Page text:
Published in The Delaware Gazette, November 16, 2016
It has been another dry fall at Stratford Ecological Center on Liberty Road, with the first hard frost on November 11. The leaf colors have been magnificent on the drive into Stratford. The natural archway formed by the trees is a perfect passageway for birds and animals to cross roadway barriers. Farmer Jeff continues to clear leaves off the drive. After the next half inch of rain softens the gravel, he will grade the surface, and provide us with a few months of pothole-free navigation!
The invasive species are the last to lose their green coloring, allowing for easy spotting amongst the yellow and orange undergrowth. We have been very fortunate to have students from the Olentangy and North Union School Districts, international students from OSU, and students from Columbus State Community College, assist us in removing the invasives during their community service days. A master plan has been created to guide the planting of useful trees and shrubs in the open spaces, and prevent the return of undesirable plants.
In the summer Lucas Eyerman chose to earn his Eagle Scout award by replacing the cracked, breaking, and cloudy panels in the small greenhouse adjoining the education building. The young seedlings were not getting enough sunlight and were growing leggy, making it a very timely project choice. He held numerous fundraisers to pay for the project, and covered most of the $2,000 cost. The work involved taking the frame apart, cleaning the polycarbonate glazing, putting it back together, and re-caulking. Lucas completed his commitment before leaving for college in late August. The Tuesday farmhands handled the tricky configuration of screwing the panels back onto the frame, and the result is a much brighter and warmer greenhouse that will benefit a lot of people. Many thanks to Lucas and the men.
The electric fence around the corn helped to keep out the deer, and prevent losses, but there were clear signs they had nested amongst the stalks after enjoying an early supper! We harvested 50 bushels per acre on four acres, for a total of 10,000 pounds. The yield would have been much greater if we had not experienced two unprecedented five-inch rain falls shortly after planting, which washed out seed. With no seed of our own left to plant, and organic seed expensive to buy, Farmer Jeff figured what remained would produce enough, and we did not replant.
We are using two of the three newly-sided gravity wagons to store the corn out of the weather, so there are plans to utilize the wire corn crib next to the children’s garden in a different capacity. With all the past innovations at Stratford, I shall watch with interest its transformation. The corn is incorporated into our chicken and hog feed during the year, and this year’s yield will result in 10 tons of the 12 tons fed annually.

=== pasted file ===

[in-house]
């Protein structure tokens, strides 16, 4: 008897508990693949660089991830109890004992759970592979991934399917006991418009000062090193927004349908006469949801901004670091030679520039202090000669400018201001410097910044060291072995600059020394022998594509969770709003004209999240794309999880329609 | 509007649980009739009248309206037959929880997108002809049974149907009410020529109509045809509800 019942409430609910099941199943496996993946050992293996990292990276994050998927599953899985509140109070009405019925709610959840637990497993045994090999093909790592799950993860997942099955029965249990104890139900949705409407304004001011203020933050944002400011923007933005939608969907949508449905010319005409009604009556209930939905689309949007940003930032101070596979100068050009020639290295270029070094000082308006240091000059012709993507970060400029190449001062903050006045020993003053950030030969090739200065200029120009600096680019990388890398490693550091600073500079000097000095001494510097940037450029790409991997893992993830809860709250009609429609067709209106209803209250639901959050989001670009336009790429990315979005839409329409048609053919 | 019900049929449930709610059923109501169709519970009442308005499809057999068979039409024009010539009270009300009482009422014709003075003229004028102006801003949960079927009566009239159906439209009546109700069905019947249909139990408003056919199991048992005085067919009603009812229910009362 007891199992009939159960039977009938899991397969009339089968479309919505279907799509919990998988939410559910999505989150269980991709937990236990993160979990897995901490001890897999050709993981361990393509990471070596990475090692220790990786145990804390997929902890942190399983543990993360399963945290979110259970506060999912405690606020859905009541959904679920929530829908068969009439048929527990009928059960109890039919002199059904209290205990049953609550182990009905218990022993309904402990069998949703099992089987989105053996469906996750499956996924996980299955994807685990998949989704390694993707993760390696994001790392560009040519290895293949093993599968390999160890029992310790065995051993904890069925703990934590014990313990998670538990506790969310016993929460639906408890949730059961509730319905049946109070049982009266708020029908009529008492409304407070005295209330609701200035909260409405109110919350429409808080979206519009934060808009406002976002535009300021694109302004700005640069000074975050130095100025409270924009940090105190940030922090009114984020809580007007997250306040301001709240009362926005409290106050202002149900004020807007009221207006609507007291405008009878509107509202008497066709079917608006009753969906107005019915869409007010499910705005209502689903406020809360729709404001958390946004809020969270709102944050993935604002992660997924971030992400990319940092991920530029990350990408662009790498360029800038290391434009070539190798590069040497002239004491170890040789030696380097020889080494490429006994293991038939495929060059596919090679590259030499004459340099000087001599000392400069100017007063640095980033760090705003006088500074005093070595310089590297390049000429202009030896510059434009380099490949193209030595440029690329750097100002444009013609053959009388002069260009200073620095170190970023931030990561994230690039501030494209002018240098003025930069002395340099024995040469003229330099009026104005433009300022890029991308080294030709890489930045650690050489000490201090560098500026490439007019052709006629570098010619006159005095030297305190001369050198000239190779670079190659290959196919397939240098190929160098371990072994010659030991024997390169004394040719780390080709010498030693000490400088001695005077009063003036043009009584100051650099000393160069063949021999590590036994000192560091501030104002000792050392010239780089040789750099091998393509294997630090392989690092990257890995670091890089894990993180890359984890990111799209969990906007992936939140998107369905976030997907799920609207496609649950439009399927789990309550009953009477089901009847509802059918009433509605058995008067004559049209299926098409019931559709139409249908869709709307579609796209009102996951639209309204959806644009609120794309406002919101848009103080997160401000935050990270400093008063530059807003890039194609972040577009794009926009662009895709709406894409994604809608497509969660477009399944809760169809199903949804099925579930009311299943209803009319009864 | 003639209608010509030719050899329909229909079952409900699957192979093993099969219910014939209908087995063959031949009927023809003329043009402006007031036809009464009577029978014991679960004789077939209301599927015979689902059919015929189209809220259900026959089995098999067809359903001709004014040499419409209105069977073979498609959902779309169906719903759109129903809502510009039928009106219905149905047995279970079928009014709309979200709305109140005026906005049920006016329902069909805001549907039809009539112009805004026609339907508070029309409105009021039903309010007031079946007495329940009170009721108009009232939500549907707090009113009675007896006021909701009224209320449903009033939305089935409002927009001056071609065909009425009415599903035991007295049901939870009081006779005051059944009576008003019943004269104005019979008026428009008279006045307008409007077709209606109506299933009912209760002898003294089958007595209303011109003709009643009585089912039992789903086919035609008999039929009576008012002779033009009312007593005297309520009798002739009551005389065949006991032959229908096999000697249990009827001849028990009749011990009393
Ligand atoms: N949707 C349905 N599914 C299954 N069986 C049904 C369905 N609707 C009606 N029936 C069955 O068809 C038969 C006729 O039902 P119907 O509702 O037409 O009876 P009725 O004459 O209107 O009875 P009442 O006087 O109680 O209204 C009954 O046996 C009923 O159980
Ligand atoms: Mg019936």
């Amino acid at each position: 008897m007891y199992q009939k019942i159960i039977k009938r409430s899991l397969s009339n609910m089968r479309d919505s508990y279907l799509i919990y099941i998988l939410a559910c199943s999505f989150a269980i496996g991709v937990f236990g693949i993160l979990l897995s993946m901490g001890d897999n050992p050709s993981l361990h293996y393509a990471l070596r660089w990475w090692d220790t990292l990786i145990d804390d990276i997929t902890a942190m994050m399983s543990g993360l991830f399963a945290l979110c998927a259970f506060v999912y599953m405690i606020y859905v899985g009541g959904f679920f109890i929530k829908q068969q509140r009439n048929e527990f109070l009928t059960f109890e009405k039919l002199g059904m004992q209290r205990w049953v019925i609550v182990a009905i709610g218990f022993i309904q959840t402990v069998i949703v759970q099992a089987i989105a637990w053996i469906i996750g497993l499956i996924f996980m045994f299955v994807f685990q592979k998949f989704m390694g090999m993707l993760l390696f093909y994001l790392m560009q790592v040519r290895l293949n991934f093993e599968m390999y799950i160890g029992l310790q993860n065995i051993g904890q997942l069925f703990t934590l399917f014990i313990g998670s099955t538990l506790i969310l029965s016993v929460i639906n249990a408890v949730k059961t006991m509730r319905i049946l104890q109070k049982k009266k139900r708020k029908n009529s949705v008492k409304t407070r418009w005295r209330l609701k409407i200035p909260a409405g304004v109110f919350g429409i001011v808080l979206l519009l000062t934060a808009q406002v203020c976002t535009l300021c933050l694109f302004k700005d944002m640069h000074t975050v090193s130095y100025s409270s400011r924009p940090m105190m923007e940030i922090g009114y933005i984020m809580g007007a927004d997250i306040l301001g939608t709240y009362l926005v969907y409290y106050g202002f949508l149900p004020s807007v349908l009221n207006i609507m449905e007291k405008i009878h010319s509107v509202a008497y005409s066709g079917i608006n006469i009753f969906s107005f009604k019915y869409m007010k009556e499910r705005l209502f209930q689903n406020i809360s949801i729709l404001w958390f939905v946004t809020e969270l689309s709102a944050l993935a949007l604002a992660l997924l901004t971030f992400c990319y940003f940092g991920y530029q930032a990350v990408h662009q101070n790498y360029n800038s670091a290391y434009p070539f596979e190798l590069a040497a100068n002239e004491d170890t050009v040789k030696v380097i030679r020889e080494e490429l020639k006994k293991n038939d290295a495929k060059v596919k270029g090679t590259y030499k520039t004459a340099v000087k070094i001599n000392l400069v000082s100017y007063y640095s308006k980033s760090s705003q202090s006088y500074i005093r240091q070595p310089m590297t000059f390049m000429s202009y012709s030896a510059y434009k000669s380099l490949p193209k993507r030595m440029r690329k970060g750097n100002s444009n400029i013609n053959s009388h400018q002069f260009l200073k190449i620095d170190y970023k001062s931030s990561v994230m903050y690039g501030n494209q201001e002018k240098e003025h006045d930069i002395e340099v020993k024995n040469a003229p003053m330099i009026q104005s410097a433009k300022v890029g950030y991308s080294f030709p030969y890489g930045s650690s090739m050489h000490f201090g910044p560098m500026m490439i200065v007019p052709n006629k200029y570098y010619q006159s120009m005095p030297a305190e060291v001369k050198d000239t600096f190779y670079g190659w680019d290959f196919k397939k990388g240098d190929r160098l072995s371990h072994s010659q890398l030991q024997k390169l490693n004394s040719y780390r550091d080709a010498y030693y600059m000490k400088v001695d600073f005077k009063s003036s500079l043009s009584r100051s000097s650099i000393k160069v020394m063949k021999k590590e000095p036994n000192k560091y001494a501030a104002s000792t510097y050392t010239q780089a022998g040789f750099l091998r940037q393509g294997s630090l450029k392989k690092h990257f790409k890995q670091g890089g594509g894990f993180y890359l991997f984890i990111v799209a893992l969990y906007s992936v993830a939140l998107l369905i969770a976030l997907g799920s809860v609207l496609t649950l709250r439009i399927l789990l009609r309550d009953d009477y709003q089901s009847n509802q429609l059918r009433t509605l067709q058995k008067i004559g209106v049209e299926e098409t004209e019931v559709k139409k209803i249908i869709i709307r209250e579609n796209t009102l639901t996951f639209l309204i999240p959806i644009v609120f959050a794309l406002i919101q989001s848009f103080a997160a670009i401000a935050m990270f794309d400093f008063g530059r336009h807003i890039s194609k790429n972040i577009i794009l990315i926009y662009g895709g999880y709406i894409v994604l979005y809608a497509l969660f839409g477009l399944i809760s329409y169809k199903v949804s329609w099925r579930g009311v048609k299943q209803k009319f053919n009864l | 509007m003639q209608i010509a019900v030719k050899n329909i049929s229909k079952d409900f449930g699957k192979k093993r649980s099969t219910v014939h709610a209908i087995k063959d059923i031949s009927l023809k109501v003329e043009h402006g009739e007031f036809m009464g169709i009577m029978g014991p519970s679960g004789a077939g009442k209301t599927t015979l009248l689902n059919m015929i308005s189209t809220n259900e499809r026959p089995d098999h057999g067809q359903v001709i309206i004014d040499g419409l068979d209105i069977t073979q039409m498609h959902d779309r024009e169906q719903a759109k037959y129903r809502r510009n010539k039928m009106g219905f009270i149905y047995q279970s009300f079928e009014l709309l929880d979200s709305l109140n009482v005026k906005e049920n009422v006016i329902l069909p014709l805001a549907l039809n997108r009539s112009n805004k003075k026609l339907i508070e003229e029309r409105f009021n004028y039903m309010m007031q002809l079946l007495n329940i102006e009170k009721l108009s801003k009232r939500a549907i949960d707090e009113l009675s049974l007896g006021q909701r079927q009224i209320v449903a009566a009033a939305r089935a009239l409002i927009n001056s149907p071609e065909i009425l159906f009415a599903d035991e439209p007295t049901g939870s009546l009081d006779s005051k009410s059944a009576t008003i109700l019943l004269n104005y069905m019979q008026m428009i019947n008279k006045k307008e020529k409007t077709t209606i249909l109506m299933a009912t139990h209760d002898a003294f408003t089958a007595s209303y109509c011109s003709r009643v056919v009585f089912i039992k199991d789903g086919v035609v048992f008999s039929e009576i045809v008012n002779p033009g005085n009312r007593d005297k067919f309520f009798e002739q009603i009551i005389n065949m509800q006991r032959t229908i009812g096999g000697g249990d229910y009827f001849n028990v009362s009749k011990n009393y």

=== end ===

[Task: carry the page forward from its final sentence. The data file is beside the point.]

This fall’s four acres of spelt seed was planted at a higher density to safeguard against the much dryer soil conditions, and possible lack of germination. Spelt likes rain. It is up, with an acre in the middle of field 3, one on the east side of field 4, and two on the north end of field 6. The other arable fields have been cover-cropped in annual rye, tillage radish and winter peas. The rye can germinate utilizing only dew. The radishes are known as a mop up and nutrient cover crop. The radish’s long root will soak up the extra nutrients in the soil, normally lost during the winter, and immobilize them. When the roots decompose in January they not only help to improve the soil structure, but slowly release the stored nutrient for use by the rye and winter peas. The rye and nitrogen-rich peas will be turned under in the spring, and provide nutrients for the next crop in the rotation.
The experiment of fencing off the sheep and goats in the woods was not very successful. They were not attracted to the old invasive vegetation, and were scared by the scent of nearby coyotes. We plan to try again next spring using the fresh growth as incentive to stay. Due to the proximity of Rt. 23 and our neighbors, and fears of escape, we aborted plans to put the hogs in the woods.
The hens are ensconced in the children’s garden coop to allow the orchard to rest. The barn has been mucked out, with access limited until the cold weather truly arrives. The machinery has been winterized and is ready for positioning in the machine shed.
Gunther, the buck, was in the fields with the nanny goats until he started seeking more than his fair share of attention by butting one of the tour guides. He had a few days in solitary, until the end of the school group tours last week. This year’s lambs have now all gone to market, along with two steers, ensuring their meat is available for the Christmas season. We give thanks for another successful year at Stratford, and wish everyone a Happy Thanksgiving.
Pauline Scott is a farm and nature guide at Stratford Ecological Center, 3083 Liberty Road, Delaware. She can be reached at 740-363-2548 or by email at firstname.lastname@example.org.